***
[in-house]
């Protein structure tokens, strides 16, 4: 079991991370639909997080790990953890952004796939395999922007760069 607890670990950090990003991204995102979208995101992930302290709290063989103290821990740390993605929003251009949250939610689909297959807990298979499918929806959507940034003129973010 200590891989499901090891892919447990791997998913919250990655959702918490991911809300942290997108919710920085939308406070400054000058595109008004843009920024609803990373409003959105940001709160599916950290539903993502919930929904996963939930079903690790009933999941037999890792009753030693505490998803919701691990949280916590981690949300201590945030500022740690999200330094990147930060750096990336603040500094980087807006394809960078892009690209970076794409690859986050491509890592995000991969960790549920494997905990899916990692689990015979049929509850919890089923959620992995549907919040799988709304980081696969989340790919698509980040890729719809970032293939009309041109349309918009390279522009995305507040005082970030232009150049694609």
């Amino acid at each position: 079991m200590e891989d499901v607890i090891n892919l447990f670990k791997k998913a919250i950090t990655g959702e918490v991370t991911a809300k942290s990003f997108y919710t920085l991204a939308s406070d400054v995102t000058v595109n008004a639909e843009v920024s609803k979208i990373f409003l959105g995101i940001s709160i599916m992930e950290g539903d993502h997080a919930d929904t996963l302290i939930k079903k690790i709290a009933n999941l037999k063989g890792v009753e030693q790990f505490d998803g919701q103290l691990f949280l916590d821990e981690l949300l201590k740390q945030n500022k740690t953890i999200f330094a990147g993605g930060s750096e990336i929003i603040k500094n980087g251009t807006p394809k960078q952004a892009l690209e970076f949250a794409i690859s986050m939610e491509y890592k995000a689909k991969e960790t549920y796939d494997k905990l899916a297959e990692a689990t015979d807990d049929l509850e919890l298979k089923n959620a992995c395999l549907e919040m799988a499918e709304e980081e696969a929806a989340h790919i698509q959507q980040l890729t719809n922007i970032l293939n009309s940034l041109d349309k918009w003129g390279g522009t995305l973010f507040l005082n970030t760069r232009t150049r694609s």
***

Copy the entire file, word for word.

[in-house]
């Protein structure tokens, strides 16, 4: 079991991370639909997080790990953890952004796939395999922007760069 607890670990950090990003991204995102979208995101992930302290709290063989103290821990740390993605929003251009949250939610689909297959807990298979499918929806959507940034003129973010 200590891989499901090891892919447990791997998913919250990655959702918490991911809300942290997108919710920085939308406070400054000058595109008004843009920024609803990373409003959105940001709160599916950290539903993502919930929904996963939930079903690790009933999941037999890792009753030693505490998803919701691990949280916590981690949300201590945030500022740690999200330094990147930060750096990336603040500094980087807006394809960078892009690209970076794409690859986050491509890592995000991969960790549920494997905990899916990692689990015979049929509850919890089923959620992995549907919040799988709304980081696969989340790919698509980040890729719809970032293939009309041109349309918009390279522009995305507040005082970030232009150049694609």
């Amino acid at each position: 079991m200590e891989d499901v607890i090891n892919l447990f670990k791997k998913a919250i950090t990655g959702e918490v991370t991911a809300k942290s990003f997108y919710t920085l991204a939308s406070d400054v995102t000058v595109n008004a639909e843009v920024s609803k979208i990373f409003l959105g995101i940001s709160i599916m992930e950290g539903d993502h997080a919930d929904t996963l302290i939930k079903k690790i709290a009933n999941l037999k063989g890792v009753e030693q790990f505490d998803g919701q103290l691990f949280l916590d821990e981690l949300l201590k740390q945030n500022k740690t953890i999200f330094a990147g993605g930060s750096e990336i929003i603040k500094n980087g251009t807006p394809k960078q952004a892009l690209e970076f949250a794409i690859s986050m939610e491509y890592k995000a689909k991969e960790t549920y796939d494997k905990l899916a297959e990692a689990t015979d807990d049929l509850e919890l298979k089923n959620a992995c395999l549907e919040m799988a499918e709304e980081e696969a929806a989340h790919i698509q959507q980040l890729t719809n922007i970032l293939n009309s940034l041109d349309k918009w003129g390279g522009t995305l973010f507040l005082n970030t760069r232009t150049r694609s």